So there is a non-violent solution, he says, it’s just a matter of working harder to find one? We resort to violence out of laziness—because it’s “easier”? In other words, he says we should be pacifists because pacifism works. “All we are saying is give peace a chance.” In meantime, how many people will die?

Besides, who is he to say that “killing our enemies” is easier? Our troops put their lives on the line—indeed, sacrifice their lives—in order to save the lives of the weak and innocent. “Greater love hath no man than this, that a man lay down his life for his friends.”

Hunt speaks of vengeance, but why would that necessarily be our motivation to intervene militarily? I would be happy for our troops to swoop in and arrest all the terrorists without firing a single shot so long as it stopped their campaign of murder. But I’m pretty sure that ISIS wouldn’t “come out with their hands up.”

Hunt writes: “Paul, of course, famously echoed Jesus’ call to the cruciform life, declaring in Philippians 2 that as his followers, our lives should be like that of Christ who emptied himself, took on the form of a slave, humbled himself, and became obedient to the point of death – even death on a cross.”

This same Paul wrote, in Romans 13, that God’s duly appointed ruler “does not bear the sword in vain. For he is the servant of God, an avenger who carries out God’s wrath on the wrongdoer.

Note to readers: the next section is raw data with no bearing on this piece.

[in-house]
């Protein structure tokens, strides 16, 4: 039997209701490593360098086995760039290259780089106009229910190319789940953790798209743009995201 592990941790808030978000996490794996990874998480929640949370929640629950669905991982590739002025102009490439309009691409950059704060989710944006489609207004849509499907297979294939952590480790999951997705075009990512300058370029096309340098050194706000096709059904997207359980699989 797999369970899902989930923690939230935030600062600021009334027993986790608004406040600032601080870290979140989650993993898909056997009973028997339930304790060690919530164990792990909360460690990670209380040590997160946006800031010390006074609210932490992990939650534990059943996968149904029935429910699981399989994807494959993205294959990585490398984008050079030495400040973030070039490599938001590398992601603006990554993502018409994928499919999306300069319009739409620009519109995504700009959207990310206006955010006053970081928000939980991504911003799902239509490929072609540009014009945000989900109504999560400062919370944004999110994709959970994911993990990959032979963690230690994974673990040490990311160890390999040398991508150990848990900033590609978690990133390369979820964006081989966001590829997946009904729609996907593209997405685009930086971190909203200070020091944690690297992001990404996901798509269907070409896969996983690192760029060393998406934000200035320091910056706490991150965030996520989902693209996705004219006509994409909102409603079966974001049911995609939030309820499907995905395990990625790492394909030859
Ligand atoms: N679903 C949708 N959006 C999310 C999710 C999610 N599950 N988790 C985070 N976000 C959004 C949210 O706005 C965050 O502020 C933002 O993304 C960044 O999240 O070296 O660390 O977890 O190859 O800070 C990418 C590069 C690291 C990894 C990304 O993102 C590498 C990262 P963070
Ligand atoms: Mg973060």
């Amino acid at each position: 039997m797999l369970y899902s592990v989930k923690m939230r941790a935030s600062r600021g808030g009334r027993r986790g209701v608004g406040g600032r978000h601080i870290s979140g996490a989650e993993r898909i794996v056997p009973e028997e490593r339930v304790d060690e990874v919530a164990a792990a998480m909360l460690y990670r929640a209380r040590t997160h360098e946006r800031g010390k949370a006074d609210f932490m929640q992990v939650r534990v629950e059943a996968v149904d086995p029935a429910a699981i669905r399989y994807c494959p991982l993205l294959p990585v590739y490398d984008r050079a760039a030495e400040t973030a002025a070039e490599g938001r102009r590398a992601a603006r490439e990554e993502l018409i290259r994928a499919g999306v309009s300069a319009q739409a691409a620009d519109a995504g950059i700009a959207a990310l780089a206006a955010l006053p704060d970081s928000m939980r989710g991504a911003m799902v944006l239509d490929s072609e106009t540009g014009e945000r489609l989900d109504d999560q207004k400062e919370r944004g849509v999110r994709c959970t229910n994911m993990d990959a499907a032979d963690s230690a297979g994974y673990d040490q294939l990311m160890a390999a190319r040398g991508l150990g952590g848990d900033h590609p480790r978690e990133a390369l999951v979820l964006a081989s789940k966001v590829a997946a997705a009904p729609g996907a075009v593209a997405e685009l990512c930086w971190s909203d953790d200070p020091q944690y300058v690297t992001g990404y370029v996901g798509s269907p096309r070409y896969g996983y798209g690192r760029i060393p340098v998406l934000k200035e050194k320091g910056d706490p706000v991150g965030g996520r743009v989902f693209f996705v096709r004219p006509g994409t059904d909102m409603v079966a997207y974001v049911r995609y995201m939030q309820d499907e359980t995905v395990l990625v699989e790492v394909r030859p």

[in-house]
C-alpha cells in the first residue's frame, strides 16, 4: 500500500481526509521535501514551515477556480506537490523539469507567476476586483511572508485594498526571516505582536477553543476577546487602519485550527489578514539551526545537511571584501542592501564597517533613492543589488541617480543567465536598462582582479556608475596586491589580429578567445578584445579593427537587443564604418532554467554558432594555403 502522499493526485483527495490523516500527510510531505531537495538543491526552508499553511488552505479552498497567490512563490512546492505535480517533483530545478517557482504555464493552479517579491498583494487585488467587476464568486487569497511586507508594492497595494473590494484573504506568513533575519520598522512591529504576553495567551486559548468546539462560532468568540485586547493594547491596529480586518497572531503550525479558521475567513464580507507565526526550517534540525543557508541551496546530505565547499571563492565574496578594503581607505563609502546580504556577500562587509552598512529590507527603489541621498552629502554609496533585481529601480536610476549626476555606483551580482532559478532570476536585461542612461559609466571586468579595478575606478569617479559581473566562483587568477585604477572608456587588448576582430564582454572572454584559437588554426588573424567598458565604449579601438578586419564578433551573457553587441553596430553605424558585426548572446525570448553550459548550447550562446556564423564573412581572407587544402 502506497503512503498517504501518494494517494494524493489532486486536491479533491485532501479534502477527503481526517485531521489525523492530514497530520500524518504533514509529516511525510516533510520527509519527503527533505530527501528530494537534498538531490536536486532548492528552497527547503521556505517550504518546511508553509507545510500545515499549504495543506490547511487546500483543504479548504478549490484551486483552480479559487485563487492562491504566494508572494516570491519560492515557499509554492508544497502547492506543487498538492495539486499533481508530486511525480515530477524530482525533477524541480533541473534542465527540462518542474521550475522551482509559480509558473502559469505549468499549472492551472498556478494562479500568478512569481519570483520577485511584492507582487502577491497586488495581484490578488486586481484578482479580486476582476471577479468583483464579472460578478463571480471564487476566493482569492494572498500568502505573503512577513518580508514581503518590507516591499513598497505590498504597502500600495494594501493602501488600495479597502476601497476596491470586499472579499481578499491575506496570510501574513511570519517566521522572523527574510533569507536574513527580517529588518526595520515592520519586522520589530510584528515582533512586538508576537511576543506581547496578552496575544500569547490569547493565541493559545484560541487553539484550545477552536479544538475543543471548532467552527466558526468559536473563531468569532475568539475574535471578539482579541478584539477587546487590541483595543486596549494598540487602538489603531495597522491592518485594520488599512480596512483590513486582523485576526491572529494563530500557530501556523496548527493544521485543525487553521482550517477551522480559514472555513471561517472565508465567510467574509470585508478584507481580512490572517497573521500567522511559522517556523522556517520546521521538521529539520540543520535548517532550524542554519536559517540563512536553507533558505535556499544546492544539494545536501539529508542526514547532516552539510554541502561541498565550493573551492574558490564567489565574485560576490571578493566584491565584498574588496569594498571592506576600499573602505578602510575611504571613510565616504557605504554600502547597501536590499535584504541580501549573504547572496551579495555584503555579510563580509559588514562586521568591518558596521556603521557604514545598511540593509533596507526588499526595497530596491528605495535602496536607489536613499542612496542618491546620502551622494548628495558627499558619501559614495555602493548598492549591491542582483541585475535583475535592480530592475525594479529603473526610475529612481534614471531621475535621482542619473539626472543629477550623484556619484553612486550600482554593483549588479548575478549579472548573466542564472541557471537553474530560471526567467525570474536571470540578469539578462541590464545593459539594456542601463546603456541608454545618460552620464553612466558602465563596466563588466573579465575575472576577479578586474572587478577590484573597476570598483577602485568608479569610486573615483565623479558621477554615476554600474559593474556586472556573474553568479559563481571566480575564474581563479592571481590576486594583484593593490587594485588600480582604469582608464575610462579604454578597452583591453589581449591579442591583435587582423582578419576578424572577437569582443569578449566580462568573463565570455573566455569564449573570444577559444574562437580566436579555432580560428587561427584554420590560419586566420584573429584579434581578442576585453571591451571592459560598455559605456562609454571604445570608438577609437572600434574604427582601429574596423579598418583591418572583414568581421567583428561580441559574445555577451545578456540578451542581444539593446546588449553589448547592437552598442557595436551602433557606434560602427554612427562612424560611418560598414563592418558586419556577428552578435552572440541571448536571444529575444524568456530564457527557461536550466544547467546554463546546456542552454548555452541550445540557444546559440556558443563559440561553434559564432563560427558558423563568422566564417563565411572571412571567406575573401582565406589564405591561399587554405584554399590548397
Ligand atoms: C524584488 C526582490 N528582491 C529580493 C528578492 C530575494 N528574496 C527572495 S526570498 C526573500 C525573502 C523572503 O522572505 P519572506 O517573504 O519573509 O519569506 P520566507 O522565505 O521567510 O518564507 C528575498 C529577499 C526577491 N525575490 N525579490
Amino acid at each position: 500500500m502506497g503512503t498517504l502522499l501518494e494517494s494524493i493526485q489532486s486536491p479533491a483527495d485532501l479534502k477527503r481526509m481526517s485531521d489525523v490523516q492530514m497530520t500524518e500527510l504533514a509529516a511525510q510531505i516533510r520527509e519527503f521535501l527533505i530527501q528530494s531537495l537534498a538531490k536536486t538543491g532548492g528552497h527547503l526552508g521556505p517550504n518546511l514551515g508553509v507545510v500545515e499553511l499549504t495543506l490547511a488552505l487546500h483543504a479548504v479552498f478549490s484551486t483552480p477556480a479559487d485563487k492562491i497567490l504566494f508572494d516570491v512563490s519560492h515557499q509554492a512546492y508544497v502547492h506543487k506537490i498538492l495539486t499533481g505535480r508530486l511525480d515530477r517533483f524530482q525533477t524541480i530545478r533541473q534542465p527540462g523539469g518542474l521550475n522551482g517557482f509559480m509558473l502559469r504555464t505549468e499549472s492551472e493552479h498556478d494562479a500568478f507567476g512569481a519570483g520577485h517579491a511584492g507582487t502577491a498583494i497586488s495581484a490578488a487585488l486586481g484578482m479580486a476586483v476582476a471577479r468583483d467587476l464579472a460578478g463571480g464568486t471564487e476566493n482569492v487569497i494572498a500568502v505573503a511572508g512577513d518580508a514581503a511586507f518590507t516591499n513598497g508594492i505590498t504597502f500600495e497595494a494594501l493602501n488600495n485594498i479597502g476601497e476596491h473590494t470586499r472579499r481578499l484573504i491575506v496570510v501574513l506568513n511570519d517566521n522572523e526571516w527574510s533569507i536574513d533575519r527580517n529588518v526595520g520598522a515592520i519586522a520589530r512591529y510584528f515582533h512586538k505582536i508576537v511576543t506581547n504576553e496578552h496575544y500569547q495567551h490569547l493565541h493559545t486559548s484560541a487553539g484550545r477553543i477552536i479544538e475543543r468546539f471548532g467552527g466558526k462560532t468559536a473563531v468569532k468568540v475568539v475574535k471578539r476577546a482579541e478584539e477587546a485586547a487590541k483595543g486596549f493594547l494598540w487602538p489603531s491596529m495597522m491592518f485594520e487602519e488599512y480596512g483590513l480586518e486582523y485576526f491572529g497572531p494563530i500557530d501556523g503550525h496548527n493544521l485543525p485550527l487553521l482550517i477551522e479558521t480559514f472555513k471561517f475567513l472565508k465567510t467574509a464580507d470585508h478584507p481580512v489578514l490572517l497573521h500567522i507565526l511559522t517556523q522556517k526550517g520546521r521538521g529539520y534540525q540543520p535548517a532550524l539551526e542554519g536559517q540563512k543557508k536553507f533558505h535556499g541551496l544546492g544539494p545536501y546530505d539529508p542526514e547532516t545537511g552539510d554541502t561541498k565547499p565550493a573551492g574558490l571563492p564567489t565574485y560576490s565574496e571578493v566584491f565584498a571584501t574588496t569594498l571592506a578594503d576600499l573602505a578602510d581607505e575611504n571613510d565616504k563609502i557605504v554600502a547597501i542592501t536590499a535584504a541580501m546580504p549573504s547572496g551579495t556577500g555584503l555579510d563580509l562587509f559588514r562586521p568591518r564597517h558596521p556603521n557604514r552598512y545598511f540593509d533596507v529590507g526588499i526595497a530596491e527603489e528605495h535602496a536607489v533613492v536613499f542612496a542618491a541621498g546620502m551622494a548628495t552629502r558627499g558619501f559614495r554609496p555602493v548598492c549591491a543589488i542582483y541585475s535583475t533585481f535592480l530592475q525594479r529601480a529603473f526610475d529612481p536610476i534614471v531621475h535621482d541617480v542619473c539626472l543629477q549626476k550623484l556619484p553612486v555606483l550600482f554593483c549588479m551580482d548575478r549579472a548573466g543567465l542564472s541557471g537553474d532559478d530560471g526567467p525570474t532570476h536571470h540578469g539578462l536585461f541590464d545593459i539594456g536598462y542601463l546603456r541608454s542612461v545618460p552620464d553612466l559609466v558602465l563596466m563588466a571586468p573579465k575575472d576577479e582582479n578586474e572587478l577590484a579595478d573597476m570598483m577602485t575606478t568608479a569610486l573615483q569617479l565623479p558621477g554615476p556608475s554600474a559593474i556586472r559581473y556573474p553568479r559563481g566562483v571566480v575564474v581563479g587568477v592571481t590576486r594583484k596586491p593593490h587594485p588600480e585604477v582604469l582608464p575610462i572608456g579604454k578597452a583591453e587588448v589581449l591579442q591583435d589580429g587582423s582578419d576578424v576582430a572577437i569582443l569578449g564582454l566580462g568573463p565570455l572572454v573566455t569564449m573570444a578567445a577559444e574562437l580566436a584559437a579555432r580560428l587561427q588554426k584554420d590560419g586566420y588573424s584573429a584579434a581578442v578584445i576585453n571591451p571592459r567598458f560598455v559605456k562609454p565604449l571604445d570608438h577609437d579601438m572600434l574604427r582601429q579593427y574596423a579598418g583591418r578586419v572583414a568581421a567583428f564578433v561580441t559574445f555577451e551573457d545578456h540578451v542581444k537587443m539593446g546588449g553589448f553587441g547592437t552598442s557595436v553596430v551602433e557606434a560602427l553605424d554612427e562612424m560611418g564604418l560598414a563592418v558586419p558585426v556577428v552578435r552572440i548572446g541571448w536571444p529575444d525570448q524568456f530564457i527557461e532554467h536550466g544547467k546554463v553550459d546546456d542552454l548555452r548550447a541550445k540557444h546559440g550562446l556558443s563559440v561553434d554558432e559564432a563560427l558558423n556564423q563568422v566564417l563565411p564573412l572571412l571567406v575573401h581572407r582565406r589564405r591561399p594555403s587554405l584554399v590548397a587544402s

The point is, both Jesus and Paul speak against personal vengeance, not against a nation’s justifiable use of violent force. Indeed, as Paul says, such violence accomplishes God’s will.

As for God’s use of violence, see, for instance, this post. God’s love often is coercive, as it will be, especially, in final judgment.

The “terrible paralysis” from believing “it’s all up to us”

January 23, 2015

Lord_teach_usAs you may know, I’m currently preaching a sermon series on the Lord’s Prayer. I preached a similar series five years ago—a lot of water under the bridge since then—and used a book on the Lord’s Prayer called Lord, Teach Us, by Will Willimon and Stanley Hauerwas, as one resource. As I’ve revisited this book—on the other side of my “evangelical reawakening”—I find that I’m far less sympathetic than I once was with both the book’s tone and its substance.

For example, I’m now a convinced “just warrior” who believes that violence can be good and necessary under some circumstances. I oppose Christian pacifism. I believe strongly in the police’s role in maintaining law and order, even through violence (as perhaps even Hauerwas now does—the big softie!). I deeply love my country, warts and all—and I don’t believe I’m kowtowing to “empire,” or the world’s “domination systems,” or whatever, by doing so. (If you don’t know what I’m talking about, take a few classes at a mainline Protestant seminary.)